Where it's wintry and where it's not: La Niña at the helm

Bob Henson | 23 November 2010  •  If you’re looking for cold, stormy weather this Thanksgiving week, head northwest. The northern Rockies and Pacific Northwest are getting pummeled with one of their most intense winter storms in years. This morning, blizzard warnings stretched from Colorado to Washington. Last Sunday night in Seattle, temperatures sank below freezing, with bitter winds to boot—and the city may not top 32°F again till Thanksgiving arrives on Thursday, 25 November. [UPDATE: Seattle cracked freezing and hit 39°F on Thanksgiving Day.]

La Niña depiction
This graphic shows the temperature and precipitation anomalies and jet-stream locations typical during La Niña winters. (Courtesy NOAA.)

This pattern is right in line with what you’d expect from a healthy La Niña, now in place across the equatorial Pacific (see NOAA’s weekly update in PDF form). As shown on the map at right, the northwestern U.S. tends toward above-average precipitation and below-average temperature when a La Niña is under way.

Conversely, the Sun Belt is often drier than normal. That’s the case now, especially in the Southwest, where Phoenix has gone more than a month without measurable rain (though a few showers fell nearby on Sunday), and in Florida, where drought is intensifying. In addition, the Mississippi and Ohio valleys are struggling with drought right now. However, if La Niña is true to form, there’ll be an increasing chance of heavier-than-usual rain and snow in that part of the Midwest by midwinter.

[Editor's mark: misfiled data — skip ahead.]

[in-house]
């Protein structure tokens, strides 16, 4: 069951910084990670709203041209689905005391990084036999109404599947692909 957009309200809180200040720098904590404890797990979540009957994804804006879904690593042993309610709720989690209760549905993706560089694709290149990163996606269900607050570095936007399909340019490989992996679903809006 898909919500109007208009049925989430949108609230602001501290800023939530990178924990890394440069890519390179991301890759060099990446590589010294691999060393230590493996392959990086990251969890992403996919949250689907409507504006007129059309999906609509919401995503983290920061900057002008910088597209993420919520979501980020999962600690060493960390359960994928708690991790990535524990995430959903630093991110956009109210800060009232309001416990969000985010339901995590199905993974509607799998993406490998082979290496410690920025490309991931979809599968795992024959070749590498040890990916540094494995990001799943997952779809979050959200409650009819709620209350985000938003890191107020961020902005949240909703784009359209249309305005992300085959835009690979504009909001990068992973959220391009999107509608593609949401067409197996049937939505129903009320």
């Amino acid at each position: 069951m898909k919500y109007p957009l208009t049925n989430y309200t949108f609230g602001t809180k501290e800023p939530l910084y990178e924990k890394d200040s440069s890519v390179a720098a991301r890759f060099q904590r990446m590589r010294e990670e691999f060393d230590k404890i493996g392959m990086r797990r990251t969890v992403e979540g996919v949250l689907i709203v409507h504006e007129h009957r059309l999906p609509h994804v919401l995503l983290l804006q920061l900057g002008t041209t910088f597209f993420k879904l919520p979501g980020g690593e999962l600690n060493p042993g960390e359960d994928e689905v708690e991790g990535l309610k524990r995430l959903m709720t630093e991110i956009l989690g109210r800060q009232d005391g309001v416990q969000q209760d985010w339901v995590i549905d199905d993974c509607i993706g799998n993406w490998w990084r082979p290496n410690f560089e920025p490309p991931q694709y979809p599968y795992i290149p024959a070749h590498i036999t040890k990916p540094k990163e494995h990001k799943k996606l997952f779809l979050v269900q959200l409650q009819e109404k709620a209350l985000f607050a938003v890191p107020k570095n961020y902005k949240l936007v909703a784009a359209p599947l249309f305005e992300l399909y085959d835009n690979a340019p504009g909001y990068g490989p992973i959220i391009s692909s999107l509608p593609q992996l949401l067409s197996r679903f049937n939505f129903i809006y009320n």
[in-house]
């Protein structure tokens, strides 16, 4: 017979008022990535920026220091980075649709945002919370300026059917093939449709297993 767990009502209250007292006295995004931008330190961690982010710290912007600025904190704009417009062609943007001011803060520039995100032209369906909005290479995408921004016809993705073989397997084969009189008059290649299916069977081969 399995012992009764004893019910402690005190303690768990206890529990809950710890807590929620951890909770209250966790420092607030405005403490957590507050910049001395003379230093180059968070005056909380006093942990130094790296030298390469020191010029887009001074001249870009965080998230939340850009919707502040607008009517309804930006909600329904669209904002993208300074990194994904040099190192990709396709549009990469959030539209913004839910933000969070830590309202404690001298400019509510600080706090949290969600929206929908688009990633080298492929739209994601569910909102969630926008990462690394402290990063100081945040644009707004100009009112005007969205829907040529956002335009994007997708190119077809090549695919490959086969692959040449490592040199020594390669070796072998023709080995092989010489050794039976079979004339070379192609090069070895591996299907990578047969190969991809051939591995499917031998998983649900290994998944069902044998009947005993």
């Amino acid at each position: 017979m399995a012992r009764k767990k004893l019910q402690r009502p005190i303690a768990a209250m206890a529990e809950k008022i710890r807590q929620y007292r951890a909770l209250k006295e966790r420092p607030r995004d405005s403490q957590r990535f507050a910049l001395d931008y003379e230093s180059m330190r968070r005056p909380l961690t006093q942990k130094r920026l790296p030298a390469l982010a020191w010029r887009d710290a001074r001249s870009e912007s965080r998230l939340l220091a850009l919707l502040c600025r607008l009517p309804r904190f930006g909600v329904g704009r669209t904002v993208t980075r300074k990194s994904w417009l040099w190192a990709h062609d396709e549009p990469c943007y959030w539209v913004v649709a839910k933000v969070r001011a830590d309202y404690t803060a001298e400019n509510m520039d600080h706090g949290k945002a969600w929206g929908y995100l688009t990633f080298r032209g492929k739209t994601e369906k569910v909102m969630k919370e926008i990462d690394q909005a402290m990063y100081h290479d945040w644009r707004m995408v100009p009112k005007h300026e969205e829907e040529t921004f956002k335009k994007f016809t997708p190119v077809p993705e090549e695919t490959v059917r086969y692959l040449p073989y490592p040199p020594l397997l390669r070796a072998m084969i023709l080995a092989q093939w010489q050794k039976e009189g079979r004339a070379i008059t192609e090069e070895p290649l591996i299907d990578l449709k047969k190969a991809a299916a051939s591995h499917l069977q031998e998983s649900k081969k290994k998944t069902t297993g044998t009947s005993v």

There’s actually widespread rain in the U.S. right now, but in a very rare place. As the La Niña-boosted jet stream pushes north into Alaska, it’s driving an unusually warm and moist air mass into the state, riding atop cold surface air. The result is the heaviest late-autumn deluge ever seen in interior Alaska, with ice glazing much of the state in places that would normally be getting rounds of snow and temperatures dipping below 0°F most nights.

“We haven’t ever seen anything like this in the interior,” hydrologist Ed Plumb (National Weather Service/Fairbanks) told the Fairbanks Daily News-Miner.

NWS Fairbanks radar image, 23 November 2010
It’s beginning to look a bit like summer in parts of central Alaska. This radar image for 23 November shows widespread precipitation. Where temperatures aloft are above freezing—from Fairbanks (center of image) toward the south and west—that precipitation is falling as rain. (Courtesy NCAR/RAL Real-Time Weather Data.)

As of midday Tuesday, 23 November, Fairbanks had notched 0.73”, making it their rainiest November storm on record. If the total reaches one inch, which appears quite possible, it’ll be the wettest period ever recorded in the November–March window. The only rival is the 0.99” recorded on January 20, 1937—more than 20 years before Alaska became a state. [UPDATE: Fairbanks ended up just short of the 1937 record with a storm total of 0.95”.]